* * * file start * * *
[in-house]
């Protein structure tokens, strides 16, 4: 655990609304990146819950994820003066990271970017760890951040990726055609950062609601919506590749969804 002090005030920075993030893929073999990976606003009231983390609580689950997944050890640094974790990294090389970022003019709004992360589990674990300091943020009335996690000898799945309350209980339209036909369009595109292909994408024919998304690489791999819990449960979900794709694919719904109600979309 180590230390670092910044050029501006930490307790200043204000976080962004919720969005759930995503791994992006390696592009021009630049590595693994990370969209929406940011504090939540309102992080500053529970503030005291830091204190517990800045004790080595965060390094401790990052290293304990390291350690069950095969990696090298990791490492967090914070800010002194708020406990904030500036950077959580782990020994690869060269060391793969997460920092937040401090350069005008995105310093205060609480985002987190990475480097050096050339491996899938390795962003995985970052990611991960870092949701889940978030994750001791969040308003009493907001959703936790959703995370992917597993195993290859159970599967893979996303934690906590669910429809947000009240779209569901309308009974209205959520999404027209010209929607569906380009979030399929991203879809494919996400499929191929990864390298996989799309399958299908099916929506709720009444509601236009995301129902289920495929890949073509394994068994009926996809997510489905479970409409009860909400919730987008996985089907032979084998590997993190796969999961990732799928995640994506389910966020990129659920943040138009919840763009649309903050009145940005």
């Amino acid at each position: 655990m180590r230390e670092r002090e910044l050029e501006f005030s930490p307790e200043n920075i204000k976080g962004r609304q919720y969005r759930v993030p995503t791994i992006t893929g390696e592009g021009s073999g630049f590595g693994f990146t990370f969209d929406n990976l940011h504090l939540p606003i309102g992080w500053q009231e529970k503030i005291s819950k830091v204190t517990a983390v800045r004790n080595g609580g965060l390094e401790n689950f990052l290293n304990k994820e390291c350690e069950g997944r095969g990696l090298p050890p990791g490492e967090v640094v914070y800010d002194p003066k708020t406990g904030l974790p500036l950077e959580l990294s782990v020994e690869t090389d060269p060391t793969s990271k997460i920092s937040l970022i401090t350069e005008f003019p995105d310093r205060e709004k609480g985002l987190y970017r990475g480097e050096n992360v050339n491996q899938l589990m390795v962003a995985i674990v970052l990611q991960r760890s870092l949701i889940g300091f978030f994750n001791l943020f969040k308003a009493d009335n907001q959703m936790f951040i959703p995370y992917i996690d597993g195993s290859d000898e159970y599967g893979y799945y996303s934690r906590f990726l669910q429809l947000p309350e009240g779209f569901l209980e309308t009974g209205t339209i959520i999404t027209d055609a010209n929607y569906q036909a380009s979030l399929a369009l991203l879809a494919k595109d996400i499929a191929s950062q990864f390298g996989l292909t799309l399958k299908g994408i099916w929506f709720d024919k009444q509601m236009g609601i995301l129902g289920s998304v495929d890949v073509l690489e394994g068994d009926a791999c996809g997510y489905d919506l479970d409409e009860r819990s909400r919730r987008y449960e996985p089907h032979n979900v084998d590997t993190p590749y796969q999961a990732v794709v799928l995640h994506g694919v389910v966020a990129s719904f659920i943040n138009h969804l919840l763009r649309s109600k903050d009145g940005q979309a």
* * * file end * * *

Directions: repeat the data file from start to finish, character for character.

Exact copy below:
[in-house]
């Protein structure tokens, strides 16, 4: 655990609304990146819950994820003066990271970017760890951040990726055609950062609601919506590749969804 002090005030920075993030893929073999990976606003009231983390609580689950997944050890640094974790990294090389970022003019709004992360589990674990300091943020009335996690000898799945309350209980339209036909369009595109292909994408024919998304690489791999819990449960979900794709694919719904109600979309 180590230390670092910044050029501006930490307790200043204000976080962004919720969005759930995503791994992006390696592009021009630049590595693994990370969209929406940011504090939540309102992080500053529970503030005291830091204190517990800045004790080595965060390094401790990052290293304990390291350690069950095969990696090298990791490492967090914070800010002194708020406990904030500036950077959580782990020994690869060269060391793969997460920092937040401090350069005008995105310093205060609480985002987190990475480097050096050339491996899938390795962003995985970052990611991960870092949701889940978030994750001791969040308003009493907001959703936790959703995370992917597993195993290859159970599967893979996303934690906590669910429809947000009240779209569901309308009974209205959520999404027209010209929607569906380009979030399929991203879809494919996400499929191929990864390298996989799309399958299908099916929506709720009444509601236009995301129902289920495929890949073509394994068994009926996809997510489905479970409409009860909400919730987008996985089907032979084998590997993190796969999961990732799928995640994506389910966020990129659920943040138009919840763009649309903050009145940005």
């Amino acid at each position: 655990m180590r230390e670092r002090e910044l050029e501006f005030s930490p307790e200043n920075i204000k976080g962004r609304q919720y969005r759930v993030p995503t791994i992006t893929g390696e592009g021009s073999g630049f590595g693994f990146t990370f969209d929406n990976l940011h504090l939540p606003i309102g992080w500053q009231e529970k503030i005291s819950k830091v204190t517990a983390v800045r004790n080595g609580g965060l390094e401790n689950f990052l290293n304990k994820e390291c350690e069950g997944r095969g990696l090298p050890p990791g490492e967090v640094v914070y800010d002194p003066k708020t406990g904030l974790p500036l950077e959580l990294s782990v020994e690869t090389d060269p060391t793969s990271k997460i920092s937040l970022i401090t350069e005008f003019p995105d310093r205060e709004k609480g985002l987190y970017r990475g480097e050096n992360v050339n491996q899938l589990m390795v962003a995985i674990v970052l990611q991960r760890s870092l949701i889940g300091f978030f994750n001791l943020f969040k308003a009493d009335n907001q959703m936790f951040i959703p995370y992917i996690d597993g195993s290859d000898e159970y599967g893979y799945y996303s934690r906590f990726l669910q429809l947000p309350e009240g779209f569901l209980e309308t009974g209205t339209i959520i999404t027209d055609a010209n929607y569906q036909a380009s979030l399929a369009l991203l879809a494919k595109d996400i499929a191929s950062q990864f390298g996989l292909t799309l399958k299908g994408i099916w929506f709720d024919k009444q509601m236009g609601i995301l129902g289920s998304v495929d890949v073509l690489e394994g068994d009926a791999c996809g997510y489905d919506l479970d409409e009860r819990s909400r919730r987008y449960e996985p089907h032979n979900v084998d590997t993190p590749y796969q999961a990732v794709v799928l995640h994506g694919v389910v966020a990129s719904f659920i943040n138009h969804l919840l763009r649309s109600k903050d009145g940005q979309a």